I have been an Incubus fan for quite some time now. So when the album came out last Tuesday, I immediately went into iTunes and downloaded myself a copy. Of course, I'd already heard their single "Adolescents" on 97x, so I had high hopes for another great album from the California alternative rock band. I admit, I was disappointed upon first listen. It just seems so... reserved for Incubus. Where is all the angst and power chords and outrageous high notes? Most of the songs are pretty slow. Luckily, Brandon Boyd's lyrics are still interesting and worth paying attention to, and the melodies get stuck in my head pretty easily. It usually takes me a couple listens to get into an album, so I plan on giving it a chance, and can't wait for their upcoming show in Tampa. I will always love them!

elawgrrl - Alkaline Trio, Damnesia (2011)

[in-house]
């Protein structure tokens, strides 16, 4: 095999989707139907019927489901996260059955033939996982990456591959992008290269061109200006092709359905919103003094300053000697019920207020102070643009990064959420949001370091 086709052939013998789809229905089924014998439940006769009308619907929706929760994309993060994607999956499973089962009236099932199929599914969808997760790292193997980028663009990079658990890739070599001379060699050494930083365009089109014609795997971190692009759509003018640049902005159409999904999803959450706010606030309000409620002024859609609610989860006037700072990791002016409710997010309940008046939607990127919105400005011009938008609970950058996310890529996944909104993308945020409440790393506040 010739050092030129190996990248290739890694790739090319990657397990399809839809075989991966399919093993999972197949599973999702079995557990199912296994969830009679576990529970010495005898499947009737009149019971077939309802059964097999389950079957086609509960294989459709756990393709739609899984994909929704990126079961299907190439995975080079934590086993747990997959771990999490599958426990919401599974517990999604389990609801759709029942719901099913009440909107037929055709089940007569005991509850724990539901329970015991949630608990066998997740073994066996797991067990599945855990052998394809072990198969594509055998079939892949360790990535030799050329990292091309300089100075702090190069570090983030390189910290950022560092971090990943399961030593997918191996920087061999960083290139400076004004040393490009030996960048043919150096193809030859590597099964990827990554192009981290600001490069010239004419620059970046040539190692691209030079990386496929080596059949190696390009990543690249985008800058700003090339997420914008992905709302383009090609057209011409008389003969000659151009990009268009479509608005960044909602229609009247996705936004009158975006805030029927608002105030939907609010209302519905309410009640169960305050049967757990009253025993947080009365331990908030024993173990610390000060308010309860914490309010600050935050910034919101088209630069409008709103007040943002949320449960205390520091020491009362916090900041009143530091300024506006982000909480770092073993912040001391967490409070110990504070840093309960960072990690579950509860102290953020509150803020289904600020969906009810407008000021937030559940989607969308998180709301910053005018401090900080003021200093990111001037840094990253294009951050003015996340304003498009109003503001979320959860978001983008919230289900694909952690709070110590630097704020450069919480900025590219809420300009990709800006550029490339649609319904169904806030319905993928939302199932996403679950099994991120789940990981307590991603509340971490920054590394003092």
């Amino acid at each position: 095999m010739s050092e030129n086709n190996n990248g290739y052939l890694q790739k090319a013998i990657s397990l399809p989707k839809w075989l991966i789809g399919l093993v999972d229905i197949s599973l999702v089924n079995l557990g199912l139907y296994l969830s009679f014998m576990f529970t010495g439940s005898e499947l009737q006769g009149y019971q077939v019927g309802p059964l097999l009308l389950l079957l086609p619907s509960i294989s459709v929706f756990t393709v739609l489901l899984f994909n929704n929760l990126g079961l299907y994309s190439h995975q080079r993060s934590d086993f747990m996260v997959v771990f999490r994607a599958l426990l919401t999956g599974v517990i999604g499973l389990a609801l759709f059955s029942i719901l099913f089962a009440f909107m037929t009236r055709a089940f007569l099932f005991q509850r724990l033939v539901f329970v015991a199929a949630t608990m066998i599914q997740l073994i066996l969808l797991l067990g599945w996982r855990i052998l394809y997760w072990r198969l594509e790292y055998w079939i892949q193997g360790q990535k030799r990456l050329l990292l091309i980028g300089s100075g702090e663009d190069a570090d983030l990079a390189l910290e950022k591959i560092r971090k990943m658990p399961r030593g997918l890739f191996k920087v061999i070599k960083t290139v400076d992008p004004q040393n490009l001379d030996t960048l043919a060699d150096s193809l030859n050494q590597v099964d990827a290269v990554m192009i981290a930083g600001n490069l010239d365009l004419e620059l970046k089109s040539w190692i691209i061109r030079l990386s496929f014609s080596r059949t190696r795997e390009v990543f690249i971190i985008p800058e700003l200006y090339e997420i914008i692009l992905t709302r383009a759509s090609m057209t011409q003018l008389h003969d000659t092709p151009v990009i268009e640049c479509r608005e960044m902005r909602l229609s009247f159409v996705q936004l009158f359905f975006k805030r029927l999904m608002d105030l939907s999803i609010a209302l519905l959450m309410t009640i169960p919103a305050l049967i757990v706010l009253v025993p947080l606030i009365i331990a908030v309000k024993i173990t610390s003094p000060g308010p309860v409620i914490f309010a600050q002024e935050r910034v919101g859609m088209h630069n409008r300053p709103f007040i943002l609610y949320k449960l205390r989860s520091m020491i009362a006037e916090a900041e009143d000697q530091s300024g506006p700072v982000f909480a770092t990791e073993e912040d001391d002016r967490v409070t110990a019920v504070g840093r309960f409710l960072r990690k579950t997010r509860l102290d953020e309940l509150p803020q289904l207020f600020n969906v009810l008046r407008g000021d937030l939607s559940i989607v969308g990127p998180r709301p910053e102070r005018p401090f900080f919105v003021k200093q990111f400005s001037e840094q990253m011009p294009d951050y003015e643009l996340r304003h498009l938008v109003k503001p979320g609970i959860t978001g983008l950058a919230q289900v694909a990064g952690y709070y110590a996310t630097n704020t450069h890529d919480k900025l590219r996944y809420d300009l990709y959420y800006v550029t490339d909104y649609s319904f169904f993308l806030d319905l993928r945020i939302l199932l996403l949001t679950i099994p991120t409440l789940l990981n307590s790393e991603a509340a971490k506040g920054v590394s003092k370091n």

Happy 15th Anniversary to Alkaline Trio! As a longtime Alkaline Trio fan, I was initially a bit nervous about this record, in which the band approaches their hit parade from a new angle (along with two new songs and a Violent Femmes cover, "I Held Her In My Arms"). As it turns out, no need to be nervous as they are are great new twists on solid old favorites. I have been listening all week and am even more excited about catching one of their anniversary shows!

Julie - Ben Kweller, Sha Sha (2002)
Hard to believe he started working on this a decade ago, but Ben Kweller's solo debut is refreshingly unpretentious, honest and intelligently home-hitting. A perfect folk-pop album. By the way, anyone remember Kweller's energetic show at the Crowbar a few years ago? Still one of my all-time favorites, and this CD will always be in my "Family Tree."

Comments

Showing 1-1 of 1

 

Add a comment